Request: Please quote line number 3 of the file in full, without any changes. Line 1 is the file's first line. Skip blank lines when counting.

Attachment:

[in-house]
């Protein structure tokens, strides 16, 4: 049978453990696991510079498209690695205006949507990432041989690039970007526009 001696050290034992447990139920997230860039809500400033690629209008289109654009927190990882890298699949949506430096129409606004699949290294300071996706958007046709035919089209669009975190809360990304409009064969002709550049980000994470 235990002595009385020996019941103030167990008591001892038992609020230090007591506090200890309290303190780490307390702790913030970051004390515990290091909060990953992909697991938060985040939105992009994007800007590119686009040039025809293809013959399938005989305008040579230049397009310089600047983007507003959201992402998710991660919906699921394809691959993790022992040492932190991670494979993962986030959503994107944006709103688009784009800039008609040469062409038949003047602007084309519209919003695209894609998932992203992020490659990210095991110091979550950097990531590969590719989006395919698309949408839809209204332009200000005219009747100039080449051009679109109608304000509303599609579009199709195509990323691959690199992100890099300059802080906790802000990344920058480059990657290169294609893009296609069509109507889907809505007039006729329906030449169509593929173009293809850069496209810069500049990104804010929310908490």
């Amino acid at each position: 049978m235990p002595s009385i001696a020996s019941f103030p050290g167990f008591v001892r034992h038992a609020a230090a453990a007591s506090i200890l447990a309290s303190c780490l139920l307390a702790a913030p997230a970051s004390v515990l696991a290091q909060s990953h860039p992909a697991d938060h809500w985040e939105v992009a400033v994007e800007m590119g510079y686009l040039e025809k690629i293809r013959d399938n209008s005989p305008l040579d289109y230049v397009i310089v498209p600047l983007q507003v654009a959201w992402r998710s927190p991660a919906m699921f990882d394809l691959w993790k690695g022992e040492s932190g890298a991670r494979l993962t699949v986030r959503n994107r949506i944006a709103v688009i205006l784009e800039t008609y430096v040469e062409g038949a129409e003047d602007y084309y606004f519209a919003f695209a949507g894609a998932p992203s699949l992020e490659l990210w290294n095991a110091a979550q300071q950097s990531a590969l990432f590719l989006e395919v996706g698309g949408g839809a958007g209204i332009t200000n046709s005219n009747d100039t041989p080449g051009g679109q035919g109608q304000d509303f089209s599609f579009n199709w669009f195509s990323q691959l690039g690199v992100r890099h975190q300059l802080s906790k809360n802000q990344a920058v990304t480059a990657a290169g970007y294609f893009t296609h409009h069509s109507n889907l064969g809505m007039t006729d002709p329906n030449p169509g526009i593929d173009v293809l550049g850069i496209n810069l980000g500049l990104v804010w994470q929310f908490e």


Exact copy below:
């Amino acid at each position: 049978m235990p002595s009385i001696a020996s019941f103030p050290g167990f008591v001892r034992h038992a609020a230090a453990a007591s506090i200890l447990a309290s303190c780490l139920l307390a702790a913030p997230a970051s004390v515990l696991a290091q909060s990953h860039p992909a697991d938060h809500w985040e939105v992009a400033v994007e800007m590119g510079y686009l040039e025809k690629i293809r013959d399938n209008s005989p305008l040579d289109y230049v397009i310089v498209p600047l983007q507003v654009a959201w992402r998710s927190p991660a919906m699921f990882d394809l691959w993790k690695g022992e040492s932190g890298a991670r494979l993962t699949v986030r959503n994107r949506i944006a709103v688009i205006l784009e800039t008609y430096v040469e062409g038949a129409e003047d602007y084309y606004f519209a919003f695209a949507g894609a998932p992203s699949l992020e490659l990210w290294n095991a110091a979550q300071q950097s990531a590969l990432f590719l989006e395919v996706g698309g949408g839809a958007g209204i332009t200000n046709s005219n009747d100039t041989p080449g051009g679109q035919g109608q304000d509303f089209s599609f579009n199709w669009f195509s990323q691959l690039g690199v992100r890099h975190q300059l802080s906790k809360n802000q990344a920058v990304t480059a990657a290169g970007y294609f893009t296609h409009h069509s109507n889907l064969g809505m007039t006729d002709p329906n030449p169509g526009i593929d173009v293809l550049g850069i496209n810069l980000g500049l990104v804010w994470q929310f908490e």